Boyd’s choice of chapter subjects is in and of itself a revealing look into the most pressing aspects of schoolwide discipline.

Chapter 6 is all about passing periods.

Boyd again emphasizes the importance of not only having procedures but teaching procedures, and she names quite a few: how to put money in a lunch account, how to replace an id, how to see the nurse, etc., etc. 

She relates a crucial aspect of managing passing periods: teachers are expected to be at their doors for every passing period, no matter what. This is a call back to two points from earlier in the book: the physical presence of a single administrator will never be enough to ensure productive behaviors, and many hands make light work.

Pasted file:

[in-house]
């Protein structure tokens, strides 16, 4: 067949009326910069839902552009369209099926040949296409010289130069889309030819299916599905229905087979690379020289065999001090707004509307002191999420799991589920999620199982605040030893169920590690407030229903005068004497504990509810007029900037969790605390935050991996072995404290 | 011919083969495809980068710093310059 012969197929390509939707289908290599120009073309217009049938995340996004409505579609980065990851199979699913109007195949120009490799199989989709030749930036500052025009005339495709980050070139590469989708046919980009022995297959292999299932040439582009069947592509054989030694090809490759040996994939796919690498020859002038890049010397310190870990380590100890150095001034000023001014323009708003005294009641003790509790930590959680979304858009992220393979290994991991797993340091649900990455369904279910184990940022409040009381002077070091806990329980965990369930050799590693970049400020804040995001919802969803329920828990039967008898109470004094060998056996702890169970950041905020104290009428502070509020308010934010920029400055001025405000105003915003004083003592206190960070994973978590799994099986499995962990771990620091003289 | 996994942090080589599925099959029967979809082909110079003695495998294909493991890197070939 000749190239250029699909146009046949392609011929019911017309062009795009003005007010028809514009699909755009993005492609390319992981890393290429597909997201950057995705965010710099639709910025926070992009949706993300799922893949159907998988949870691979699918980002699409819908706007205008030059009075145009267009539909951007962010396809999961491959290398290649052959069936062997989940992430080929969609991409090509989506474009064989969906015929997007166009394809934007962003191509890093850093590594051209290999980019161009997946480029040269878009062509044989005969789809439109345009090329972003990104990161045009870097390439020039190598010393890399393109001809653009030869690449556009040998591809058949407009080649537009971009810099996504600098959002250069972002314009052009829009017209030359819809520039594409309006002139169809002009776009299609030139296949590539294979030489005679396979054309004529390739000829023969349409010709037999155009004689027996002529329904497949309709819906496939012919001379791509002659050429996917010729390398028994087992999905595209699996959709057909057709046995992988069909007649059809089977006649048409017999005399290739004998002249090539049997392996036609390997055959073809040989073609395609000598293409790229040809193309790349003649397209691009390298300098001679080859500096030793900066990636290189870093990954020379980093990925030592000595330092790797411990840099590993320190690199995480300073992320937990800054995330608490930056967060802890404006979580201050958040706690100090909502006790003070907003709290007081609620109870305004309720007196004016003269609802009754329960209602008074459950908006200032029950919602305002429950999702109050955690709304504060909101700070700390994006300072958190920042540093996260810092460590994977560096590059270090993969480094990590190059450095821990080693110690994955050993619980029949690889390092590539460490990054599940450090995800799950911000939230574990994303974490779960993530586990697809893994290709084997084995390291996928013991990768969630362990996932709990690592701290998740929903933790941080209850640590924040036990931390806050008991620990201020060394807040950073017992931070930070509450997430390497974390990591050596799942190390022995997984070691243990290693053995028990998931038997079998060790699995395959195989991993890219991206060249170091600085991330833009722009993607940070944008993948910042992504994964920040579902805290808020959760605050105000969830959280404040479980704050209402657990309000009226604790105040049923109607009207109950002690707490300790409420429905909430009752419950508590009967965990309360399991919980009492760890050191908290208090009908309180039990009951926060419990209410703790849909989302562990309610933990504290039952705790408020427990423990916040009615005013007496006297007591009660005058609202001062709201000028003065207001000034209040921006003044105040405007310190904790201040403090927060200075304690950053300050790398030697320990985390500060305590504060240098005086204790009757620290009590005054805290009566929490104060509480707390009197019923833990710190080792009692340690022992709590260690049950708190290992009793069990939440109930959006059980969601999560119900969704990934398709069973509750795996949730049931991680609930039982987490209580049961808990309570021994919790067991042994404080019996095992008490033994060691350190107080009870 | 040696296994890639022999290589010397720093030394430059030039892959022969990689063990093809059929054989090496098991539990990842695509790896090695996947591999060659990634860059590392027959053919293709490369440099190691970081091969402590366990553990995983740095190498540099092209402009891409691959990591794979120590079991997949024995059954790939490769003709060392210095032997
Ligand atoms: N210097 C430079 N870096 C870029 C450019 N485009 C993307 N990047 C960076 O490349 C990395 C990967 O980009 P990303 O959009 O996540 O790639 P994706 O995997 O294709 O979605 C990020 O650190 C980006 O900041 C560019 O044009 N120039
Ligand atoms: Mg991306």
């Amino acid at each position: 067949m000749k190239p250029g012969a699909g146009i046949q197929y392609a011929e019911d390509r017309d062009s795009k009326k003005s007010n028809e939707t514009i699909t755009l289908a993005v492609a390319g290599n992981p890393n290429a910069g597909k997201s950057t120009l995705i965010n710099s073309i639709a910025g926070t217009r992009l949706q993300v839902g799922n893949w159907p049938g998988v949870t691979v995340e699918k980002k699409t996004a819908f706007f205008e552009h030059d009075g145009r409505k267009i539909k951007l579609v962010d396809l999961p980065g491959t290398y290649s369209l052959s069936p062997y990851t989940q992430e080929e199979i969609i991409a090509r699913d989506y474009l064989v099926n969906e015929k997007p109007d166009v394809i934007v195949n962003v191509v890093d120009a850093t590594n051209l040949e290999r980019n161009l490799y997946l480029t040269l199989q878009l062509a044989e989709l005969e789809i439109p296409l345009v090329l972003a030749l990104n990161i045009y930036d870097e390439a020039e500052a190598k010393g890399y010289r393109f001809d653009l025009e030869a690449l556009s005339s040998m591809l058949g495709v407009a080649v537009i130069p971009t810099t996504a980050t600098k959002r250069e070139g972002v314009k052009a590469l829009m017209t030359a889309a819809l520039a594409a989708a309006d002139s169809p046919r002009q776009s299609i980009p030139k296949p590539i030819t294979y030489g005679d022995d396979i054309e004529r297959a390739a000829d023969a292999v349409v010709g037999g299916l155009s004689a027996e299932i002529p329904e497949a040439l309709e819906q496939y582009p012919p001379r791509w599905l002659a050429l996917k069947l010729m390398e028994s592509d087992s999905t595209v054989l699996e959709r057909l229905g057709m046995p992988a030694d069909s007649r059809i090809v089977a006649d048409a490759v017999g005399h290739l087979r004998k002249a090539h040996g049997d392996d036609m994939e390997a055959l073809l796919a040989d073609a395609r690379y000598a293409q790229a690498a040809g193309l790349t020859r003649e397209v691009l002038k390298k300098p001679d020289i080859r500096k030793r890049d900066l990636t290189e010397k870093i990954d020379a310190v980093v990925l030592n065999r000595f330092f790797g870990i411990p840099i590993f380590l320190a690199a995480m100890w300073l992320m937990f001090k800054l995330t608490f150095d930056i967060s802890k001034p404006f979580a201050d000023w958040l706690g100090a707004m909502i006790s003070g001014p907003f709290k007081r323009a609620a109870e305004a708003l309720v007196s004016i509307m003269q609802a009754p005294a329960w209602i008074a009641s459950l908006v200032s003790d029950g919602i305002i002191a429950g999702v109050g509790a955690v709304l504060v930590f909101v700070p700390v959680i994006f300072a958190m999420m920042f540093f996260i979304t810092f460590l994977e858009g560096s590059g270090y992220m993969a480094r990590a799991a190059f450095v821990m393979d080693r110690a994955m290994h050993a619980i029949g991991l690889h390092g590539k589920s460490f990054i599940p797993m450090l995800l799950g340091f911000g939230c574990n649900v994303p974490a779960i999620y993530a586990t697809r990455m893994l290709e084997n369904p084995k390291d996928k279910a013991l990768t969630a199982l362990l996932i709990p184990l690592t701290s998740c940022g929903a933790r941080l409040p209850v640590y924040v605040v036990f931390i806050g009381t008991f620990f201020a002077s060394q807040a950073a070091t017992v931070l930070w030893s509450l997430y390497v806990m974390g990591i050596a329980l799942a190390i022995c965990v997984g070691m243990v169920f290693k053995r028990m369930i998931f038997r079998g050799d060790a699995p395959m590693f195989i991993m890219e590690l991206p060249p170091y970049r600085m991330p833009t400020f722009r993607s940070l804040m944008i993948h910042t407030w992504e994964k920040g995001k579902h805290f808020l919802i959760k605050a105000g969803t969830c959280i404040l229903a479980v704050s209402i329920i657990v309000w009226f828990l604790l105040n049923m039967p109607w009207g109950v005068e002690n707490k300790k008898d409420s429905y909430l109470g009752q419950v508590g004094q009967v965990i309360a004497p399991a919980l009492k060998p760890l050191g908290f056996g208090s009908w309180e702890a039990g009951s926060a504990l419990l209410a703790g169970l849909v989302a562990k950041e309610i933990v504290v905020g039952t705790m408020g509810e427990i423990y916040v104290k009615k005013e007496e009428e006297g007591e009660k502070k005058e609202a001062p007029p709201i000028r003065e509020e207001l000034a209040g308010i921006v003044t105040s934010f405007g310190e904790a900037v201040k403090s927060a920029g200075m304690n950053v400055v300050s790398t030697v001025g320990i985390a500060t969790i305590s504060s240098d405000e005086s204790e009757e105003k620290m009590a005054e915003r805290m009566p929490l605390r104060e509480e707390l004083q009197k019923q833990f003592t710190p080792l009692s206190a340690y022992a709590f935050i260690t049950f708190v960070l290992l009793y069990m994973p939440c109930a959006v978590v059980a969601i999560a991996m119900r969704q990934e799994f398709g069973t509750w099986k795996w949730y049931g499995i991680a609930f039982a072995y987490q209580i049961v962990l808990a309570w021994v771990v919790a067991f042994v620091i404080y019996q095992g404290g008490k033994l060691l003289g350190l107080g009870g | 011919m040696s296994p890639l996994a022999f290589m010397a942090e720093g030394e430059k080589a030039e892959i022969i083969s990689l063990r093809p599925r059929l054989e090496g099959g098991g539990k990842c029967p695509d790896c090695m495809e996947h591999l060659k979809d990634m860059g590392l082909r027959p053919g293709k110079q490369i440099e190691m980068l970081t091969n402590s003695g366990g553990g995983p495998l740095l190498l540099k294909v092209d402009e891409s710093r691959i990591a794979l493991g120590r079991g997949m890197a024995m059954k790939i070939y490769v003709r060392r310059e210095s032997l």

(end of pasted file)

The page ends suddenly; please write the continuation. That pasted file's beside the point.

Beyond that, Boyd maintains a three-step system for enforcing passing-period expectations:

  1. The first time a student behaves inappropriately during passing, they are given a warning
  2. The second time, the teacher writes a referral and the administrator calls the parent
  3. The third time, the student loses the right to pass in the hallway

Boyd doesn’t specify the threshold for a warning. How does the school track who’s been given a warning and who hasn’t? If I ask a student to walk instead of running, do I then write down the student’s name and submit it to a list of previously warned students? Under this system, are administrators calling parents for students who were warned not to run to class but did it again anyway? This seems like it would be quite a drain on administrator time and resources. But like Boyd’s other proposals, if you truly value orderly passing periods, I suppose it’s worth it.


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